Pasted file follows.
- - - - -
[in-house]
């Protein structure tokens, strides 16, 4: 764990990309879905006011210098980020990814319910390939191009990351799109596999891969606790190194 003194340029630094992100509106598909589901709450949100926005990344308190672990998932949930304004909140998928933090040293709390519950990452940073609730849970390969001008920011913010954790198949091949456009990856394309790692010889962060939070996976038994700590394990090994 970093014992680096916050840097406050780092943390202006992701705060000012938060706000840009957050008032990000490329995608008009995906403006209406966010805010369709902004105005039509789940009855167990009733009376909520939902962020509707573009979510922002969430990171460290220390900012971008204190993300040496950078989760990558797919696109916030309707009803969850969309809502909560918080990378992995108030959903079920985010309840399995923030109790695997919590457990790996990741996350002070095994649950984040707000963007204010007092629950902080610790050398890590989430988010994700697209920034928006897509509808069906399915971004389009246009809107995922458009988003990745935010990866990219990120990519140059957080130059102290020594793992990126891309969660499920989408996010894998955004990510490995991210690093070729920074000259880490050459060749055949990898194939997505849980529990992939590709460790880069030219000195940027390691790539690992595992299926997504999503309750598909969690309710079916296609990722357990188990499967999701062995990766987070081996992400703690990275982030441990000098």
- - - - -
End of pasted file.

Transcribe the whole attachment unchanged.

[in-house]
């Protein structure tokens, strides 16, 4: 764990990309879905006011210098980020990814319910390939191009990351799109596999891969606790190194 003194340029630094992100509106598909589901709450949100926005990344308190672990998932949930304004909140998928933090040293709390519950990452940073609730849970390969001008920011913010954790198949091949456009990856394309790692010889962060939070996976038994700590394990090994 970093014992680096916050840097406050780092943390202006992701705060000012938060706000840009957050008032990000490329995608008009995906403006209406966010805010369709902004105005039509789940009855167990009733009376909520939902962020509707573009979510922002969430990171460290220390900012971008204190993300040496950078989760990558797919696109916030309707009803969850969309809502909560918080990378992995108030959903079920985010309840399995923030109790695997919590457990790996990741996350002070095994649950984040707000963007204010007092629950902080610790050398890590989430988010994700697209920034928006897509509808069906399915971004389009246009809107995922458009988003990745935010990866990219990120990519140059957080130059102290020594793992990126891309969660499920989408996010894998955004990510490995991210690093070729920074000259880490050459060749055949990898194939997505849980529990992939590709460790880069030219000195940027390691790539690992595992299926997504999503309750598909969690309710079916296609990722357990188990499967999701062995990766987070081996992400703690990275982030441990000098």